In essence, the best of Marvel’s movies have equally embodied epic conflicts with personal conflicts—Tony Stark became Iron Man when he discovered his weapons were being sold to the enemy and used against innocent civilians—Steve Rogers volunteered to become Captain America because he wanted to protect the world from the “bullies” in Nazi Germany—Thor learned humility and understanding through his careless and warlike actions. In Black Panther, T’Challa learned that leadership is more than blindly following tradition… it’s about embracing the truth and being willing to find new traditions to fit those truths. And in watching Black Panther, we are presented with not only a pro-brotherhood social message, but a better view of all peoples as part of one big family, deserving of our respect, cooperation and support.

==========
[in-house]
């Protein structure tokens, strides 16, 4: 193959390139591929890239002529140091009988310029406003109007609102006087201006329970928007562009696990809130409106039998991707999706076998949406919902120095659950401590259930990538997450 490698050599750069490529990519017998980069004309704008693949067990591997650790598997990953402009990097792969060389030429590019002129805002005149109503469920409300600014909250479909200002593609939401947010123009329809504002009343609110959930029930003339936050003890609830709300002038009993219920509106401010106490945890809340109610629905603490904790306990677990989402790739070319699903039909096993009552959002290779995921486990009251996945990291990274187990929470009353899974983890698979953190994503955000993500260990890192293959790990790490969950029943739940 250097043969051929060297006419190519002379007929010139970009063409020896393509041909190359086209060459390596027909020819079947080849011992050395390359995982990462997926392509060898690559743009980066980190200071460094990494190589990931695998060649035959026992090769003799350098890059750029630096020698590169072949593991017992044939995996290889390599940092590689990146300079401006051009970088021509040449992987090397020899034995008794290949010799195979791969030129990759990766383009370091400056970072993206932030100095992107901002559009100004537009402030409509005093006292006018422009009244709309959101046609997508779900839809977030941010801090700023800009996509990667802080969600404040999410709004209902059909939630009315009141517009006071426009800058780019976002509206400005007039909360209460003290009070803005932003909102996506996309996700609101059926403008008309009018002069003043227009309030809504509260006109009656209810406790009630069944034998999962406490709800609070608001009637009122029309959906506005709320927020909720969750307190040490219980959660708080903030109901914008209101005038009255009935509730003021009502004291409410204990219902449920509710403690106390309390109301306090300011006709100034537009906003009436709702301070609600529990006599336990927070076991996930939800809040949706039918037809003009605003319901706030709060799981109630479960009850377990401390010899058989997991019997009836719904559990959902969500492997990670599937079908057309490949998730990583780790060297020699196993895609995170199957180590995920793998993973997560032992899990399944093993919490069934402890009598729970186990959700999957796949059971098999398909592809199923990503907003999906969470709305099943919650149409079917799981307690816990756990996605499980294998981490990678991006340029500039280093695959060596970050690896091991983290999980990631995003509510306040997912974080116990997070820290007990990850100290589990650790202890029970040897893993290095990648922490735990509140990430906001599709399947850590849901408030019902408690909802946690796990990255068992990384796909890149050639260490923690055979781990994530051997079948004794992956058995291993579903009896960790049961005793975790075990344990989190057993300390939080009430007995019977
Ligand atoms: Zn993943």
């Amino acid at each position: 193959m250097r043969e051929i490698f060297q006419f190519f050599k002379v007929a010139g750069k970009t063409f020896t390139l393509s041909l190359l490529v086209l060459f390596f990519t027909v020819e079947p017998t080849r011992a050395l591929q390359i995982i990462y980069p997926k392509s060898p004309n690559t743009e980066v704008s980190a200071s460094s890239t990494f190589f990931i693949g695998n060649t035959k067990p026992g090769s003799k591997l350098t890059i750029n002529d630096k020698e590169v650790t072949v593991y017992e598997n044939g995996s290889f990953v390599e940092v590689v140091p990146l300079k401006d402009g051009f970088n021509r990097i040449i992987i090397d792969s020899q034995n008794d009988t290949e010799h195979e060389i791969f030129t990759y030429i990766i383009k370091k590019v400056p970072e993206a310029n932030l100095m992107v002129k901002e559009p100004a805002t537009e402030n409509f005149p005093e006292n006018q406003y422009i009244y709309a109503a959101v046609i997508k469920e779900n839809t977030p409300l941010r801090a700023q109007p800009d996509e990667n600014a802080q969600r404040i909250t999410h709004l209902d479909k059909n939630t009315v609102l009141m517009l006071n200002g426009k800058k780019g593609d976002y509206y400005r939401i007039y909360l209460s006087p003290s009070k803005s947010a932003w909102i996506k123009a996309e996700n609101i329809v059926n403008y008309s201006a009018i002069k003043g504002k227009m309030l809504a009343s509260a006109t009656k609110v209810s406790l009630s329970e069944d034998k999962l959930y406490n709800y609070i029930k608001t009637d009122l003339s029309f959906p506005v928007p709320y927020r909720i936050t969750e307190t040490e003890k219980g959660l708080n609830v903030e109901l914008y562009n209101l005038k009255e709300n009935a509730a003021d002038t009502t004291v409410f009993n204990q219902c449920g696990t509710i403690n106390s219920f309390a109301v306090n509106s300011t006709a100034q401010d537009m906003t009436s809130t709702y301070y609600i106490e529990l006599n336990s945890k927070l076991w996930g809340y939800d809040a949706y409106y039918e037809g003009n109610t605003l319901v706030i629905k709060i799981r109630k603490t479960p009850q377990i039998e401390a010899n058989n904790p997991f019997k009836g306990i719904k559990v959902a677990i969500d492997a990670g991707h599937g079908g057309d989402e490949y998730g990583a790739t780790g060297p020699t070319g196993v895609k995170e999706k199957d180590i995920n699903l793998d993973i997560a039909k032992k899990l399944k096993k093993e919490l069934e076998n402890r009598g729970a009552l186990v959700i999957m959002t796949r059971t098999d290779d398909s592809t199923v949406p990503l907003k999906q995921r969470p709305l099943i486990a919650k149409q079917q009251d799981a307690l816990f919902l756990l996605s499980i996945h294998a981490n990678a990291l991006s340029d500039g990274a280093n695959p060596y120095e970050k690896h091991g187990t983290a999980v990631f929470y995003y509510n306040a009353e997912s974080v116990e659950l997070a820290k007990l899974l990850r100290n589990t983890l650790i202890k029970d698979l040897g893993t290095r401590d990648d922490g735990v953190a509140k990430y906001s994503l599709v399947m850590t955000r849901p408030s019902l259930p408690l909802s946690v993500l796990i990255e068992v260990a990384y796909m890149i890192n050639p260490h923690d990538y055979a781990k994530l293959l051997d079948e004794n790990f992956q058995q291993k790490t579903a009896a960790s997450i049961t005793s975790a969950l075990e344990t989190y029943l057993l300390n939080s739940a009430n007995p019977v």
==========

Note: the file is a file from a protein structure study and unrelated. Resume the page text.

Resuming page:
Black Panther has a lot more going for it than your average superhero movie: It is a movie about brotherhood, tradition, history, community and truth; it speaks to those who would wish for a world that understands, ultimately, that we’re all in this together; and it seeks to unite us all by elevating all people to the same level, so we can build our future together.